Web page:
Editor's note

Science is a methodical way to investigate the world around us and a way to organize and understand reality. This past year held some disheartening moments for me, as the The Conversation US science editor, when it seemed as though truth and facts were getting steamrolled in the public sphere. So in addition to the kinds of stories I’m always on the lookout for – about discoveries that surprise me or research that explains something new – I was happy to publish a number of articles in 2017 that made different cases for the value of science. By extension, they implicitly argue for the importance of trusting solid data and quantifiable truth. Here’s to “expert” not being a dirty word in 2018. Maggie Villiger

The year 2017 was also a challenging year for our environment and energy desk, where we scrambled to keep up with the Trump administration’s push to roll back regulations and boost fossil fuel use. But beyond Washington D.C., many researchers are proposing innovations for a sustainable future that don’t depend on action from the federal government. I’ve spotlighted five of those ideas here – everything from bio-based jet fuel to a vision for restoring the Rio Grande valley. Jennifer Weeks

Maggie Villiger

Science + Technology Editor

Jennifer Weeks

Environment + Energy Editor

Science + Technology

You can’t keep a good scientist down. Vlad Tchompalov on Unsplash

With science under siege in 2017, scientists regrouped and fought back: 5 essential reads

Maggie Villiger, The Conversation

President Trump's first year was a rough one for scientists and others who value truth and expertise. Many rallied to the cause, while others used research to make the case for the value of science.

Tracing the links between basic research and real-world applications

Benjamin F. Jones, Northwestern University; Mohammad Ahmadpoor, Northwestern University

A new study connects the dots between published science and patented innovations, mapping just how society benefits from basic scientific research.

Can March for Science participants advocate without losing the public's trust?

Emily Vraga, George Mason University

The research community tends to assume advocacy doesn't mix with objectivity. One study suggests there's room for scientists to make real-world recommendations without compromising their trusted status.

Defending science: How the art of rhetoric can help

Leah Ceccarelli, University of Washington

If you've only ever paired the idea of 'rhetoric' with 'empty,' think again. Rhetoricians of science have concrete techniques to share with researchers to help them communicate their scientific work.

When the federal budget funds scientific research, it's the economy that benefits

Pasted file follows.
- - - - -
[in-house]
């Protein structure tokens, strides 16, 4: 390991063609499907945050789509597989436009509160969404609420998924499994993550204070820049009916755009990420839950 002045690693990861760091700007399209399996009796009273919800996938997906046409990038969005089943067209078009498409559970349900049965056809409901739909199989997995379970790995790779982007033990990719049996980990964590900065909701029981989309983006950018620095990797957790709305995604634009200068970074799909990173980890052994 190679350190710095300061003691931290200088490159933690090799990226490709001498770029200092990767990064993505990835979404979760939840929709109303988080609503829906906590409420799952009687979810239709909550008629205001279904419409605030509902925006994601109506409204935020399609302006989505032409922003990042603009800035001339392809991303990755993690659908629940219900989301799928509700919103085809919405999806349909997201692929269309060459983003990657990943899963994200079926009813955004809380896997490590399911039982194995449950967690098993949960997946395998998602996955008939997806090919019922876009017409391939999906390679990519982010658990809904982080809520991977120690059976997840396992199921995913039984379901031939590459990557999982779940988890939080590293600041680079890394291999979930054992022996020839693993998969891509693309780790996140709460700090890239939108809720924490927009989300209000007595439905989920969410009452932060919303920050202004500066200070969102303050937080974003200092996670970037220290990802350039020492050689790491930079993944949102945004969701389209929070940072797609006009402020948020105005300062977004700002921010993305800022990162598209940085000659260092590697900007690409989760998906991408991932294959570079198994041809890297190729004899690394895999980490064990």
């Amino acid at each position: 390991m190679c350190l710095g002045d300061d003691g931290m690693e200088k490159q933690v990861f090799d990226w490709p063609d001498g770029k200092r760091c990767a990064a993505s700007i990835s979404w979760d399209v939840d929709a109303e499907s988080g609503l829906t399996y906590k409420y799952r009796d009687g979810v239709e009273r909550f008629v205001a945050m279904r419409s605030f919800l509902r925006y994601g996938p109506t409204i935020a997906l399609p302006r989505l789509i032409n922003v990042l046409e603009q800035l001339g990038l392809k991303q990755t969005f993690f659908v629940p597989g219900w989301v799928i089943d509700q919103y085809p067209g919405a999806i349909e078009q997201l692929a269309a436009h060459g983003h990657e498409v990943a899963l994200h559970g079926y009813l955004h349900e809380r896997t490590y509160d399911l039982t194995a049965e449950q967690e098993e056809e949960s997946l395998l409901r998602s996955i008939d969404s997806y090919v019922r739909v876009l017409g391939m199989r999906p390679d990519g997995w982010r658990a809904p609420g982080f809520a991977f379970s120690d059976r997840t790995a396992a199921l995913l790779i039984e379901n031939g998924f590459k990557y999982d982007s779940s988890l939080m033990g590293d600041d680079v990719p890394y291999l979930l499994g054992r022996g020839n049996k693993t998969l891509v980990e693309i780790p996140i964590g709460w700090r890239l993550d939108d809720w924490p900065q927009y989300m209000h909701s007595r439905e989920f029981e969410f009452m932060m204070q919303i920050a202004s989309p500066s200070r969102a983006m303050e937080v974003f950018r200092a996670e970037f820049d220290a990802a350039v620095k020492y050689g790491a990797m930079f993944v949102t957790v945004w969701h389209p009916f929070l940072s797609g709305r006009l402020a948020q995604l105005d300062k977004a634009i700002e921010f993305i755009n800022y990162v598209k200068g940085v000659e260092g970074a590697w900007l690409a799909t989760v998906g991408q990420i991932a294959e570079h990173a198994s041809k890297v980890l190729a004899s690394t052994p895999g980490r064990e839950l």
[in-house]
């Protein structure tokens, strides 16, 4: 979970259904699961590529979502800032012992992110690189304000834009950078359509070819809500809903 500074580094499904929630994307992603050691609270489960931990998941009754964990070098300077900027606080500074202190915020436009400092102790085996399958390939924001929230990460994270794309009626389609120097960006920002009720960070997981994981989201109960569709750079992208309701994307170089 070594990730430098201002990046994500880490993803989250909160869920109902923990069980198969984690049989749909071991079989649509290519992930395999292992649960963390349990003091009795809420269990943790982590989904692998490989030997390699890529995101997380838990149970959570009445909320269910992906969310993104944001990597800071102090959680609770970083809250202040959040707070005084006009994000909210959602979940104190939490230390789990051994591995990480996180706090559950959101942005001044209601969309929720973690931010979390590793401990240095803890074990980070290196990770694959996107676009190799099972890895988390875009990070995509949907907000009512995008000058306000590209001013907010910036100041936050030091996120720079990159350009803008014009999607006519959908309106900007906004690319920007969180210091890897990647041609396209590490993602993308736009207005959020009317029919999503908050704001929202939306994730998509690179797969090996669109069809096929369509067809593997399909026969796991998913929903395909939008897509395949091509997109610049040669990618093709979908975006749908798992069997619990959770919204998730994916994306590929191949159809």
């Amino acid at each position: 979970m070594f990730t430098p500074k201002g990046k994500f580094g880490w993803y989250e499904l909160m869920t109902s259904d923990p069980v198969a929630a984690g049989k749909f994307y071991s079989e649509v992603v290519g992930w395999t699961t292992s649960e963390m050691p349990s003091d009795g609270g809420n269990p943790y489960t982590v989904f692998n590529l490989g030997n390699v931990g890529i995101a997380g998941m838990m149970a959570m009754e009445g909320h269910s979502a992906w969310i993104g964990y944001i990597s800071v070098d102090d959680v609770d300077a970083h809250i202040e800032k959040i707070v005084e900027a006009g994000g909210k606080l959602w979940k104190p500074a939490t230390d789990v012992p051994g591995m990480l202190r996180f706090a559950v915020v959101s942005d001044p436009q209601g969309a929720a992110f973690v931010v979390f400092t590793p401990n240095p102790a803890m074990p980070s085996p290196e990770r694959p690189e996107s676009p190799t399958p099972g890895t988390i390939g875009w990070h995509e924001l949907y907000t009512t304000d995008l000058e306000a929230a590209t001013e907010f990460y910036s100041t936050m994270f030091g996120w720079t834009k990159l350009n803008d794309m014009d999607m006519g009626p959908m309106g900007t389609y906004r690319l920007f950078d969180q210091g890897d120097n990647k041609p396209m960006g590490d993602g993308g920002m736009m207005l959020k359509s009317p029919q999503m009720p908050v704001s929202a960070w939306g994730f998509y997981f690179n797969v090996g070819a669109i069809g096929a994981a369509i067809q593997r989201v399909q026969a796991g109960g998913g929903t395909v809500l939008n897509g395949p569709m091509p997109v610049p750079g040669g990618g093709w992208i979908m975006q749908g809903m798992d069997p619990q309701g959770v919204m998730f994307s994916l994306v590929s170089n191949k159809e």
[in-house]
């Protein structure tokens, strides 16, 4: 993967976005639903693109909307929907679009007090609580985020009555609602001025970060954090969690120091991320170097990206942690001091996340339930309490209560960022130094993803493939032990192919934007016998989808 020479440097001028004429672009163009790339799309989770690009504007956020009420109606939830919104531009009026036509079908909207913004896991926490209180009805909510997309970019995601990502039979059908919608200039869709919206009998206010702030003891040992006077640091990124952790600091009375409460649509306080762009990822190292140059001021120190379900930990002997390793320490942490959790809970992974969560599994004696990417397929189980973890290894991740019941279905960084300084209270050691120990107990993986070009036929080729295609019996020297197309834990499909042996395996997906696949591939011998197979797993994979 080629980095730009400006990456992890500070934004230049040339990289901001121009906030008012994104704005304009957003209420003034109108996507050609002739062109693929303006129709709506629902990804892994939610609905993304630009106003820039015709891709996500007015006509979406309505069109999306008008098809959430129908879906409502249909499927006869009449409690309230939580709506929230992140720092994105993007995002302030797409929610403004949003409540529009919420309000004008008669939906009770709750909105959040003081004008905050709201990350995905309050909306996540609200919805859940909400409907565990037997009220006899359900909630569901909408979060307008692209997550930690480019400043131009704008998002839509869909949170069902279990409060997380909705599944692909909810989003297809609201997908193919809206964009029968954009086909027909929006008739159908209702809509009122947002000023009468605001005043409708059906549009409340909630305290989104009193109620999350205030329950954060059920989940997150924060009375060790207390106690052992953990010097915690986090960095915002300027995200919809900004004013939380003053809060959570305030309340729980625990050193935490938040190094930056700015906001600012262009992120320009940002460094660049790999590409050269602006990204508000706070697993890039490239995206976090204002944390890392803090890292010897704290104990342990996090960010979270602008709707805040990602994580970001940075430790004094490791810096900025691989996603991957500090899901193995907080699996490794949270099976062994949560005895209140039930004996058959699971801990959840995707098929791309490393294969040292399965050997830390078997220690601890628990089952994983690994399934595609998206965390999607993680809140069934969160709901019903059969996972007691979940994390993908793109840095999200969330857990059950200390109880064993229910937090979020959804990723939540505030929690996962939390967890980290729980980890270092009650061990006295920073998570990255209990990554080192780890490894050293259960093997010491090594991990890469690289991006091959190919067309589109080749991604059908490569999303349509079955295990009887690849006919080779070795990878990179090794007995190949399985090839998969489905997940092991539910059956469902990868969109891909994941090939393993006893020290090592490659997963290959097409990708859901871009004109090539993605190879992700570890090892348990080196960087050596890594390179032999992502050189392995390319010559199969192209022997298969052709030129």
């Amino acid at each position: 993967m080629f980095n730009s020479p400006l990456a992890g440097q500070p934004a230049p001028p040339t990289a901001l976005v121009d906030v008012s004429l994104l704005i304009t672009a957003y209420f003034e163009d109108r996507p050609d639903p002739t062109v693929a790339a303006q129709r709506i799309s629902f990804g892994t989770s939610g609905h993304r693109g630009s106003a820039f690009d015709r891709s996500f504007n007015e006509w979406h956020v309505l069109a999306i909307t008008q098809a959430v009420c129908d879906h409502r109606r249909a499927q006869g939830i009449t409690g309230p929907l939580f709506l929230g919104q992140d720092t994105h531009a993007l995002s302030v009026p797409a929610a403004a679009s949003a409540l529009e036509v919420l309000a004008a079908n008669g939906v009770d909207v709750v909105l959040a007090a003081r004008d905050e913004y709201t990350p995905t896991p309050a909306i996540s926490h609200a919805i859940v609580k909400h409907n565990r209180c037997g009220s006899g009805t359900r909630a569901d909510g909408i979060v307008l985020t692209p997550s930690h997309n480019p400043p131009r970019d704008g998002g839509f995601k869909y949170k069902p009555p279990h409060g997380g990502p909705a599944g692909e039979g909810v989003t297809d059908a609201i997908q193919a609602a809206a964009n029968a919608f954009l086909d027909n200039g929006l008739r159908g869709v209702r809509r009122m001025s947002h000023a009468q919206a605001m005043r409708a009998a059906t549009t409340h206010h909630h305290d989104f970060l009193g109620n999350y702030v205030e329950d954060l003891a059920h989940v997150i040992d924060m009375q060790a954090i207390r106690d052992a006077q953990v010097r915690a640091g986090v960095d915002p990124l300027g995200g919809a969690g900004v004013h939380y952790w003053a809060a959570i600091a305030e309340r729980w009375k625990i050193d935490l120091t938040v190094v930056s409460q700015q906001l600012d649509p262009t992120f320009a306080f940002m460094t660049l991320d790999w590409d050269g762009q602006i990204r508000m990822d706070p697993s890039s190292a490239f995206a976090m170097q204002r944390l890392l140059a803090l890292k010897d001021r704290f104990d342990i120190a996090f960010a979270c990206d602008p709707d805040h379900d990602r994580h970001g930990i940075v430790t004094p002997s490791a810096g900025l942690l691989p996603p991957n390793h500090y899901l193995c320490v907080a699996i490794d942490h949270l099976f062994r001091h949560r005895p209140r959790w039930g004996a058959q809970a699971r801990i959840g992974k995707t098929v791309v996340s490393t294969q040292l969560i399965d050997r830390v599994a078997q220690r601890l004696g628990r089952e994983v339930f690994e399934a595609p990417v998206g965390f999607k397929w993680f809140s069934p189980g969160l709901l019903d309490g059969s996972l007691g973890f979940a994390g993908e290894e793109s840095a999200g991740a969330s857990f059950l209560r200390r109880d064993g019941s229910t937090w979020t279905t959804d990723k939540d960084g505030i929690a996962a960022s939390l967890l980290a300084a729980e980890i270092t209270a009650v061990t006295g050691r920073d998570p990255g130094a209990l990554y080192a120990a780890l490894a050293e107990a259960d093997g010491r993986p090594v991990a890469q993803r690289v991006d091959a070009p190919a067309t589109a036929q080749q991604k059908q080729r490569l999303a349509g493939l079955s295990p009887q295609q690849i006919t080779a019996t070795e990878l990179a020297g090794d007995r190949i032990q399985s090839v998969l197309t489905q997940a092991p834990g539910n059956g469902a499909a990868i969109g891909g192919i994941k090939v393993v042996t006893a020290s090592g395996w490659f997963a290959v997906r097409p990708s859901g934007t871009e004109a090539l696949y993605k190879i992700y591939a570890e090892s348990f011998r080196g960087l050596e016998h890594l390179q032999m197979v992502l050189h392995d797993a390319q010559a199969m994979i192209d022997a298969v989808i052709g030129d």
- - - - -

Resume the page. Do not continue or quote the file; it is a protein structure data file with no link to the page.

Christopher Keane, Washington State University

Research dollars don't stay locked up in academia and government labs. R&D collaborations with the private sector are common – and grow the innovation economy.

Who feels the pain of science research budget cuts?

Bruce Weinberg, The Ohio State University

What are research dollars actually spent on? Rather than looking at artifacts like publications and patents, a new initiative directly tracks the people and businesses that receive research funding.

Environment + Energy

Even pocket parks in cities (Duane Park in Lower Manhattan, pictured here) can shelter wildlife. Read below for ideas about urban biodiversity and other green innovations. Aude

Creating a sustainable future: 5 essential reads

Jennifer Weeks, The Conversation

Trump administration rollbacks dominated news about the environment in 2017 – but beyond Washington D.C., many researchers are developing innovative visions for a greener future.

Here's a better vision for the US-Mexico border: Make the Rio Grande grand again

Gabriel Diaz Montemayor, University of Texas at Austin

Instead of building a wall on the US-Mexico border, a landscape architect calls for restoring the Rio Grande and turning its course into an international park – an idea first proposed in the 1930s.

Jet fuel from sugarcane? It's not a flight of fancy

Deepak Kumar, University of Illinois at Urbana-Champaign; Stephen P. Long, University of Illinois at Urbana-Champaign; Vijay Singh, University of Illinois at Urbana-Champaign

Scientists have engineered sugarcane to increase its oil content and are developing renewable jet aircraft fuel from the oil. The engineered sugarcane could become a valuable energy crop.

Is a healthy environment a human right? Testing the idea in Appalachia

Nicholas F. Stump, West Virginia University

Are all people entitled to live in a clean and healthy environment? A legal scholar says yes, and argues for using this principle to address damage from polluting industries in Appalachia.

Micro solutions for a macro problem: How marine algae could help feed the world

William Moomaw, Tufts University; Asaf Tzachor, UCL

Marine microalgae are full of nutrients and can be raised indoors using much less land and water than meat or even plants. Could algae-based foods replace meat, eggs and milk on our tables?

Urban nature: What kinds of plants and wildlife flourish in cities?

Christopher Swan, University of Maryland, Baltimore County

In an urbanizing world, people increasingly are seeking out nature in cities. Research shows that diverse species of animals, plants and insects can thrive in areas that humans have altered.